April 2020 calendar with the 15th pinned with tax day text, and 1040 tax forms on the sides.
Cassidy Jakovickas

Cassidy Jakovickas

Year-end tax business tax strategies for 2020 tax season

As 2019 winds down, your company might be ramping up for your holiday party or scurrying through the last odds and ends in anticipation of some time off toward the end of the month. The end of the year is a great time to stop and assess your business benchmarks and adjust your business plan for the next year. It’s also the optimal time to take care of your year-end tax planning. 

As a business owner, getting a head start on this will help you assess where you are and what changes you need to make for the coming year. The Tax Cuts and Jobs Act (TCJA) brought massive changes to the bottom line for companies of all sizes. As you’ve already gone through your first filing under the TCJA, now is the time to take advantage of all the lessons you’ve learned for this year’s filing and your plans surrounding tax benefits for 2020. 

The Changes Made Under TCJA and How They Impact Businesses 

In a nutshell, the TCJA offered a wealth of tax breaks for businesses of every size. For corporations, it reduced the tax rate from 35% to 21% while increasing the bonus depreciation rate from 50% to 100%. One thing to be aware of here is that the TCJA does not limit the deductions for corporations, but it does limit the number of deductions for pass-through entities, such as sole proprietorships, S Corps, or LLCs. 

Traditionally, the business structure choice was largely made based on the type of business, state, and local taxes, and the fact that pass-through business structures were only taxed once. Other factors in the TCJA impact your choice of business structure, such as the Qualified Business Income (QBI) deductions that are allowed for pass-through entities. You should keep in mind though that the changes made for corporate taxes are permanent, where the individual and pass-through entity regulations have an expiration date. 

Whatever the size of your company, there are some critical things for you to look at as you do your year-end tax planning, as well as budgetary plans that will be impacted by your 2020 taxes.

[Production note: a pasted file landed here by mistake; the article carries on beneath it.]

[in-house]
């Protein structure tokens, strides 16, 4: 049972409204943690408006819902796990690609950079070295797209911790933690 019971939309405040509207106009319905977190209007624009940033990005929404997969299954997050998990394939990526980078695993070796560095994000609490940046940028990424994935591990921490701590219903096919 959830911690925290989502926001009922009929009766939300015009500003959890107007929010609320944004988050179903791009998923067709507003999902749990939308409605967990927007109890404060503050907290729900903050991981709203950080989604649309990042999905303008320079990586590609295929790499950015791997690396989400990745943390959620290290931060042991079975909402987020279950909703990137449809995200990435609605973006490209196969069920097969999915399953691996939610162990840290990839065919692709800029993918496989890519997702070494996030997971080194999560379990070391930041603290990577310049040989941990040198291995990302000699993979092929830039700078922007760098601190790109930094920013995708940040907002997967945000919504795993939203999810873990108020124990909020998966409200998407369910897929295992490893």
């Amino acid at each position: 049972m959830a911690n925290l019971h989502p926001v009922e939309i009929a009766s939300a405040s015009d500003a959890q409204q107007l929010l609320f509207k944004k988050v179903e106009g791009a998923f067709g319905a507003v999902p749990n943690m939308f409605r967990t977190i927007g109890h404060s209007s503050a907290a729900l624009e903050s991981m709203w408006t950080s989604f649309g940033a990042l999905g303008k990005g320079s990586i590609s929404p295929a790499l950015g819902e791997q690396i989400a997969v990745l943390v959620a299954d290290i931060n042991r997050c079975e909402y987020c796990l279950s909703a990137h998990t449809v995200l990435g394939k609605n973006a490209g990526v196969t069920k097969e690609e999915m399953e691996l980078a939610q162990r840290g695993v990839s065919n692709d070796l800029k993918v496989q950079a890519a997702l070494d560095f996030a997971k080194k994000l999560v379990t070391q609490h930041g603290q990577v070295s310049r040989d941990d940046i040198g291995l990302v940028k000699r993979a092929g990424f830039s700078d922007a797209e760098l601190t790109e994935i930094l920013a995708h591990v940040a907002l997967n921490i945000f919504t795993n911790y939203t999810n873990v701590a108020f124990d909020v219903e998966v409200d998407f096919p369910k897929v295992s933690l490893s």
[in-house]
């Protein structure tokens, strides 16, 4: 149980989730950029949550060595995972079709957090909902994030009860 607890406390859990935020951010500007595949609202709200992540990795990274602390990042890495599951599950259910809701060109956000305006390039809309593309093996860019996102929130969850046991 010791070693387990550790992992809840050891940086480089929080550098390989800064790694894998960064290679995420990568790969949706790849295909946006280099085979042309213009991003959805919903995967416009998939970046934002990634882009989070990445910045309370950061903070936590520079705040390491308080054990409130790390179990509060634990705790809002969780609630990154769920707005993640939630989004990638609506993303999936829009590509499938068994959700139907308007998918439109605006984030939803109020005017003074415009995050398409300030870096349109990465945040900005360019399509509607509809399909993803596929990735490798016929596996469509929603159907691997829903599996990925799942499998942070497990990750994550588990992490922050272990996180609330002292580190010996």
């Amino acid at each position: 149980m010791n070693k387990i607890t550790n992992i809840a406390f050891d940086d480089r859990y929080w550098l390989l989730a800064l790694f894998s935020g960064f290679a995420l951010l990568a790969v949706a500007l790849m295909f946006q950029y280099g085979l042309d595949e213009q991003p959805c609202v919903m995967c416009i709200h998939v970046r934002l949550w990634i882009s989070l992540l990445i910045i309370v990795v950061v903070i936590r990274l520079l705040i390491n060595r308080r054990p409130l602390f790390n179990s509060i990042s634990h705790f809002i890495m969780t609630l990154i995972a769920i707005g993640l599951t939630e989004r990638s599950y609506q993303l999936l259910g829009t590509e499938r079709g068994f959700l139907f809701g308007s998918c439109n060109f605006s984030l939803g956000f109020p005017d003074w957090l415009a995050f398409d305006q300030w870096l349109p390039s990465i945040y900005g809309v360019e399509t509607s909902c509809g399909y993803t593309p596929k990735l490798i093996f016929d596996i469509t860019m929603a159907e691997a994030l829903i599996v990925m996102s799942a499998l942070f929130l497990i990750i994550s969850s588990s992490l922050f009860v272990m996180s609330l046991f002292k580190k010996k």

Are You Using the Best Business Structure? 

The Tax Cuts and Jobs Act was such a large bill with so many implications that many businesses tried to make their current structure fit into the new laws with the best advantages possible. Now, it’s time to think proactively about using these regulations to your advantage and look for ways to decrease your tax liability and increase tax savings. 

That doesn’t necessarily mean that you should change structures. The advantages will still affect the decision on the type of structure your business currently is in versus the benefits of using a different structure. Pass-through business entities may be paying a higher tax percentage than C Corps, though they also can qualify for Qualified Business Income deductions, which may offset the difference. Another thing to keep in mind here is the fact that deductions are limited for businesses that are not corporations, which may impact your bottom line. 

Accelerated Expenses 

Accelerating expenses has been a great technique for businesses that use cash basis accounting, and it’s still usable under the TCJA. If you have expenses that you know you’ll need to invest in through the coming year, you can go ahead and make those purchases or pay those bills in advance before the end of December. 

This allows you to add those expenses to 2019’s tax cycle. This is something to keep in mind because some of these deductions are not permanent changes, which means that they may not be available in the coming years. 

Some companies will add these charges to an open line of credit to achieve the same goal. Still, there are limits to this approach, and you need to be meticulous in the bookkeeping if you’re paying the balance in 2020 so you don’t accidentally try to deduct the same expenditure in subsequent years. 

Qualified Investments 

One of the marks of TCJA is that it sets out to simplify the rules for businesses under a certain threshold of profits. You’re now allowed to deduct 100% of bonus depreciation for qualified new investments. 

Previously it was only 50%. However, these deductions are scheduled to go down in increments with the deduction eliminated by 2026. So it would benefit companies to plan ahead and get these investments in before the deductions are diminished or gone, providing the tax laws don’t change in the meantime. 

Currently, under TCJA, your business can deduct 30% of the income before amortization, interest, and depreciation. The adjustments for amortization and depreciation are set to expire, but there are no limitations for businesses under a certain threshold of income. 

There is now an 80% limit on net operating loss. Before the TCJA, businesses could claim up to 100% net operating loss on taxable income, and they were able to carry back losses for up to two years. That’s changed. 

Now you have a limit of 80%, and there is no longer the option to carry back losses to previous years. However, you can still carry forward losses to future years, and there is no limit on that option. Before the TCJA, there was a 20-year limit on carry-forward losses. 

The TCJA simplified some accounting processes for businesses, but it also added a lot of changes that take some planning to take advantage of fully. That’s why it’s ideal if you look forward to fully use all of the deductions and benefits of this law before they expire. Year-end tax planning isn’t just about meeting the regulatory requirements. It should be about positioning your company for the best fiscal advantages moving into the new tax year.

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